The First Olympics
The first Olympics were held in ancient Greece to honor the Greek gods and goddesses, mainly Zeus, the father of the gods. It is said the only event in the first Olympics was a running event and then as they began to hold the Olympic ceremony every Olympiad (a Greek word for four year intervals) there were more events added. One of the sons of the great God Zeus was credited for the idea of the first Olympic Games but many historians have disagreed on the subject over the years, and it is such ancient history that it is hard to prove the facts completely, so there is still much speculation as to how it all really went. The Olympic became increasingly popular in these ancient times and statues were carved of many of the winning athletes of these games, they were also awarded olive branches and a large sum of money at the time for being victorious.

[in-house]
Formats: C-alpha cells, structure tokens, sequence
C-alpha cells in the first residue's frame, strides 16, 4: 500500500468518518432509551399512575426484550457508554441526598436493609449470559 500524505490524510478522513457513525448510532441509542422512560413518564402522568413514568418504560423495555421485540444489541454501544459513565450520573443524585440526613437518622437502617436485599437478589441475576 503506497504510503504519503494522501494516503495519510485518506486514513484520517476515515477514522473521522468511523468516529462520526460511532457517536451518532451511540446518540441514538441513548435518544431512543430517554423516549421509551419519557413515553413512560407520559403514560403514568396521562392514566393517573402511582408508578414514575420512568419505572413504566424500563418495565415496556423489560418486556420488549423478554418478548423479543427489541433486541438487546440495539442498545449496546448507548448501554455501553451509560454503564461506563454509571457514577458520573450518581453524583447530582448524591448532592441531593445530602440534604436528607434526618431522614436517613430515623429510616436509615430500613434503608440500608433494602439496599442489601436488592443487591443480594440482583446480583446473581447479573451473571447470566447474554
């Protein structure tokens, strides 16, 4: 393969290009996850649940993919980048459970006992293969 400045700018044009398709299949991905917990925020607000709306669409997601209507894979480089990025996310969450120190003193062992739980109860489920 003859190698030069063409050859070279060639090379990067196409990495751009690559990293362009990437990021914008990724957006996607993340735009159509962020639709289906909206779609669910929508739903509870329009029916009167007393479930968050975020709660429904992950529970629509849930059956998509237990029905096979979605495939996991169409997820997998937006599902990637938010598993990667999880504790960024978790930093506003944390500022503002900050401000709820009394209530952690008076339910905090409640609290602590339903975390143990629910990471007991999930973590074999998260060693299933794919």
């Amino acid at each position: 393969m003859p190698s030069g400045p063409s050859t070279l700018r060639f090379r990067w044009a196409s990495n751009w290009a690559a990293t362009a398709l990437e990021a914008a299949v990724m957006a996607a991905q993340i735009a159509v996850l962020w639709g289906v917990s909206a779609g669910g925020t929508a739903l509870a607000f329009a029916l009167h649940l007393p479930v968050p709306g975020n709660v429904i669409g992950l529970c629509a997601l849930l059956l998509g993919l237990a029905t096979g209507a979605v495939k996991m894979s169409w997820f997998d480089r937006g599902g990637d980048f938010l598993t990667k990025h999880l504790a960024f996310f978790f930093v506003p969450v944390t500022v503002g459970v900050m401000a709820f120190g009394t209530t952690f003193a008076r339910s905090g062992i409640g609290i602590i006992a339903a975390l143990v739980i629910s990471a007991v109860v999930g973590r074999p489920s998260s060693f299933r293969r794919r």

Another thing that has been said about the first Olympics and all the ancient Greece Olympics after this that all wars and fighting stopped in order to celebrate and many of the competitors were young Greek soldiers. It is also thought that during the ancient Olympic Games and especially the first Olympic games that the competitors all competed in the nude except for a loin cloth like thing. The poets and minstrels of the time sang many praises and wrote many poems about the great athletes of the time, who were supposed to be just young Greek free men, but as stated before many were soldiers as well. One of the other rules was that only men could compete and no woman were allowed until equestrian events were added in the future Olympics, and then the women were allowed to compete in these events. All of the competitors also had to make a vow to Zeus and state they were in training for ten months prior to the Olympics; this helped ensure their good physical condition and helped to guarantee a competitive Olympics.